Ernst-Jan Pfauth is the former Editor in Chief of Internet at NRC Handelsblad, as well as an acclaimed technology author and columnist. He a Ernst-Jan Pfauth is the former Editor in Chief of Internet at NRC Handelsblad, as well as an acclaimed technology author and columnist. He also served as The Next Web’s blog’s first blogger and Editor in Chief, back in 2008. At De Correspondent, Ernst-Jan serves as publisher, fostering the expansion of the platform.
Issuu offers people the possibility to publish their own illustrated magazine. It’s just a matter of spending some time on a pdf file – so start working on your Indesign skills – and uploading it to their beta site. Issuu then publishes your magazine with a slick tool and makes it findable by archiving it in categories like fashion, architecture, arts and.. sex. Yeah sorry, I couldn’t help noticing that the founders aren’t afraid of really explicit sex magazines.
Users can then tell their friends about the magazine they’ve created and embed it on their blog or social network profile. Not that they necessarily need to, since the founders of Issuu also want their service to be a ‘creative community’.
Sounds all pretty publishing 2.0-like, but is it really?
- Yes, it is, because: Everybody can upload pdf-files and gets a really fancy tool to show it. I must admit, the interface looks awesome.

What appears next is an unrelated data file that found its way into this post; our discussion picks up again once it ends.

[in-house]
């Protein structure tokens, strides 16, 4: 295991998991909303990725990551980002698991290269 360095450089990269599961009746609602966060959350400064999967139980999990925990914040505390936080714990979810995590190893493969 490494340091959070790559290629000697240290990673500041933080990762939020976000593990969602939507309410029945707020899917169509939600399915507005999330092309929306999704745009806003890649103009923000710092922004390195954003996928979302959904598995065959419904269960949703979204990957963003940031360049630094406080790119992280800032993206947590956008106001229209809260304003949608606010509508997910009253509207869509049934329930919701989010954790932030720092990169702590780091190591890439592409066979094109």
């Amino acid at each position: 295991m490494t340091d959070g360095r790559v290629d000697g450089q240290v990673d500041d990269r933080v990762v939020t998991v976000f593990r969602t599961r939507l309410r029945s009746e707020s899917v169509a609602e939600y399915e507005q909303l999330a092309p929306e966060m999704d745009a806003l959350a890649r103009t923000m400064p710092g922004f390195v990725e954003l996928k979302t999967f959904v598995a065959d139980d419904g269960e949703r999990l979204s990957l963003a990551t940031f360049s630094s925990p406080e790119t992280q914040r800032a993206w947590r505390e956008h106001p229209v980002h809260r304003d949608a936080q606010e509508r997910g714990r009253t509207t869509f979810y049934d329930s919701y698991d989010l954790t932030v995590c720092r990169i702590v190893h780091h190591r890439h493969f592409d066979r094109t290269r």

- No, it isn’t, because: Web 2.0 is also about finding stuff, just ask David Weinberger. And an online pdf file sounds a bit 1.0 to me. You can’t link to a particular article and people can’t tag a page on del.icio.us or Fleck, or comment wherever they want. And don’t even think of embedding a YouTube video. It reminds me of the newspapers in the early years of the Internet who just published their articles on-line and that was it.
Yet Issuu is a good stepping stone for everybody who wants to get used to on-line publishing. Think of the people who hardly know what a blog is. They might like the idea, since it reminds them of a ‘real’ magazine. After this getting-used-to-process, they can switch to WordPress with a magazine-style theme. So they can experience the REAL benefits of publishing 2.0 style.
So imagine that this large group of people who wants to get used to the web starts using Issuu. Then the service might get really popular. However, I don’t think that it will ever become a successful community. Because, in the end, the sex magazines will flourish and frighten other visitors – that, for example, publish magazines about wine from Tuscany.
Not that the founders probably mind, since sex has never been bad for advertising revenues. Yet if they really want a lively community, a ‘safe mode’ is a must. A 50-year old lady who uploaded a magazine about interior design, doesn’t want her tennis friends to stumble upon a porn magazine.
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